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Impact of targeted intervention using a collaborative approach for oral third-generation cephalosporins: An interrupted time-series analysis

Published online by Cambridge University Press:  11 July 2022

Ryo Yamaguchi
Affiliation:
Department of Pharmacy, the University of Tokyo Hospital, Tokyo, Japan
Koh Okamoto*
Affiliation:
Department of Infectious Diseases, the University of Tokyo Hospital, Tokyo, Japan
Takehito Yamamoto
Affiliation:
Department of Pharmacy, the University of Tokyo Hospital, Tokyo, Japan The Education Center for Clinical Pharmacy, Graduate School of Pharmaceutical Sciences, the University of Tokyo, Tokyo, Japan
Sohei Harada
Affiliation:
Department of Infection Control and Prevention, Faculty of Medicine, the University of Tokyo Hospital, Tokyo, Japan
Takehiro Tanaka
Affiliation:
Department of Pharmacy, the University of Tokyo Hospital, Tokyo, Japan
Hiroshi Suzuki
Affiliation:
Department of Pharmacy, the University of Tokyo Hospital, Tokyo, Japan
Kyoji Moriya
Affiliation:
Department of Infectious Diseases, the University of Tokyo Hospital, Tokyo, Japan Department of Infection Control and Prevention, Faculty of Medicine, the University of Tokyo Hospital, Tokyo, Japan
*
Author for correspondence: Koh Okamoto, Department of Infectious Diseases, the University of Tokyo Hospital, Hongo 7-3-1, Bunkyo-ku, Tokyo, 113-8655Japan. E-mail: kokamoto-tky@umin.ac.jp

Abstract

Objectives:

To assess the effectiveness of a targeted intervention using a collaborative approach, added to a comprehensive educational intervention, to facilitate the appropriate use of oral third-generation cephalosporins (3GCs).

Design:

Quasi-experimental study.

Setting:

The University of Tokyo Hospital, a tertiary-care teaching hospital.

Participants:

Approximately 2,000,000 outpatients and 80,000 inpatients at the hospital between April 2017 and March 2020.

Intervention:

The targeted intervention using the collaborative approach was implemented in the departments with the highest use of oral 3GCs (ophthalmology and dermatology departments). Interrupted time-series analysis was applied to assess the change in days of therapy (DOT) of oral 3GCs between the preintervention period (April 2017–April 2019) and the postintervention period (May 2019–March 2020) for both inpatients and outpatients.

Results:

After the introduction of the targeted intervention with oral 3GCs, a significant immediate reduction of 13.48 DOT per 1,000 patient days was detected in inpatients (P < .001). However, no significant change in slope was observed before and after the intervention (−0.02 DOT per 1,000 patient days per month; P = .94). Although a temporary increase was observed after the targeted intervention in outpatients, the slope significantly decreased (−0.69 DOT per 1,000 outpatient visits per month; P = .044). No differences were observed in the use of other oral antibiotics after the intervention.

Conclusions:

The targeted intervention contributed to a reduction in DOT of oral 3GCs in both inpatients and outpatients. Targeted interventions using a collaborative approach might be helpful in further decreasing the inappropriate use of antibiotics.

Type
Original Article
Creative Commons
Creative Common License - CCCreative Common License - BY
This is an Open Access article, distributed under the terms of the Creative Commons Attribution licence (http://creativecommons.org/licenses/by/4.0/), which permits unrestricted re-use, distribution and reproduction, provided the original article is properly cited.
Copyright
© The Author(s), 2022. Published by Cambridge University Press on behalf of The Society for Healthcare Epidemiology of America.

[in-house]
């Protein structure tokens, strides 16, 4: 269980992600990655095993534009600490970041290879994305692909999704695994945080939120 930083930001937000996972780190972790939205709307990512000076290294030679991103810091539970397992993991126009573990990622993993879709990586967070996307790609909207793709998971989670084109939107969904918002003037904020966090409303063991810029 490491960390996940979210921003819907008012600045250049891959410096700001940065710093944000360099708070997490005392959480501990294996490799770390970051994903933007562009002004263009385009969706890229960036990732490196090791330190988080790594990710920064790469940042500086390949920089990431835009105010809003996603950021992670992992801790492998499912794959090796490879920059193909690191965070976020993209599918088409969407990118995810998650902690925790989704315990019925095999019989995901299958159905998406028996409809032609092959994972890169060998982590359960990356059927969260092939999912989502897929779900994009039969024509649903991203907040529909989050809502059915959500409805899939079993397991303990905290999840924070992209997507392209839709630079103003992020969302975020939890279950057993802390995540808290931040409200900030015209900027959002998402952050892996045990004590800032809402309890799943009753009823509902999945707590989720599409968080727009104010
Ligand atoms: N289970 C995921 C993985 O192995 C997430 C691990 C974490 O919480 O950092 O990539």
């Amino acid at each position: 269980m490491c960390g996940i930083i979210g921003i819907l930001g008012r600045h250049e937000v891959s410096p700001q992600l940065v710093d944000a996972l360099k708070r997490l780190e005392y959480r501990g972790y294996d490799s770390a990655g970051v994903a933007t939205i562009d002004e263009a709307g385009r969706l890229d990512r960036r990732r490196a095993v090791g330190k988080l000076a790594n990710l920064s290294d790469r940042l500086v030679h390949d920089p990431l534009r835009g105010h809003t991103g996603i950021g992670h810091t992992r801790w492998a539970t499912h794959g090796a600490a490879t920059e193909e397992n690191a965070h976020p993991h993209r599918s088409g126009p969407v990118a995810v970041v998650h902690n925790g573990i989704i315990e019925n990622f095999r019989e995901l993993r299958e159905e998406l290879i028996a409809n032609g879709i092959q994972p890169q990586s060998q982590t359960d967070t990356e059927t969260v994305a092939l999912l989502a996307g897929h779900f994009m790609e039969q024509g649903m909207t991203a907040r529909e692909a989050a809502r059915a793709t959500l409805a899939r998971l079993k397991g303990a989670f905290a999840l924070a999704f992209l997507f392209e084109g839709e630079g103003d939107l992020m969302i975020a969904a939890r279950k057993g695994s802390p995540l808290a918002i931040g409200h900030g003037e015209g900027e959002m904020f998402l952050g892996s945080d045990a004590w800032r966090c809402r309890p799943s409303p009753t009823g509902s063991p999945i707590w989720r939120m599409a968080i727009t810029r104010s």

Inappropriate antimicrobial agent use contributes to the increase of antimicrobial resistance (AMR). 1 Antimicrobial stewardship promotes appropriate use, optimizes treatment efficacy, and minimizes adverse events associated with antibiotic use. Reference Barlam, Cosgrove and Abbo2 Several antimicrobial stewardship interventions have been proposed and they vary depending on the setting, target prescriber range, target antimicrobials, target infection or syndrome, and approach. 3,Reference Sanchez, Fleming-Dutra, Roberts and Hicks4 Among various interventions, prospective audit and feedback (PAF), also known as handshake stewardship in face-to-face meetings and discussions, is a collaborative approach that has been effective and commonly integrated into intervention implementation. Reference Hurst, Child, Pearce, Palmer, Todd and Parker5 Although effective, handshake stewardship can be very laborious, which hampers its implementation. Reference Barlam, Cosgrove and Abbo2,Reference MacBrayne, Williams and Levek6 Therefore, interventions must be tailored for the available resources and areas requiring improvements at each facility.

The World Health Organization (WHO) reported that oral antibiotics were the most consumed antibiotics (96%–98%) in most countries. 79 The consumption of oral third-generation cephalosporins (3GCs) has been particularly high in Japan compared to European countries or the United States. Reference Muraki, Yagi and Tsuji1012 Oral 3GCs are a class of broad-spectrum antibiotics; however, their role in clinical practice remains limited given their poor bioavailability. Reference Grayson, Crowe and McCarthy13 Furthermore, cephalosporins have been associated with increased risk for Clostridioides difficile infections (CDI), Reference Slimings and Riley14 and there is concern that their inappropriate use may accelerate the emergence of AMR. Reference Sanchez, Fleming-Dutra, Roberts and Hicks4,15 Hence, the Japanese government launched the National Action Plan (NAP) on AMR, which included an outcome index requiring that the daily use of oral cephalosporins (including oral 3GCs, quinolones, and macrolides) be reduced per 1,000 inhabitants by 50% in 2020 from the 2013 level. 16 Consequently, we began comprehensive prescriber education using hospital guidelines on the appropriate use of antibiotics and lectures by an infectious disease (ID) clinical pharmacist on antimicrobial stewardship, targeting inpatient and outpatient oral antibiotic use by all physicians in our hospital in 2017. However, the goal of reducing the use of oral 3GCs was not achieved, indicating that further effective interventions are necessary to further decrease the use of oral 3GCs.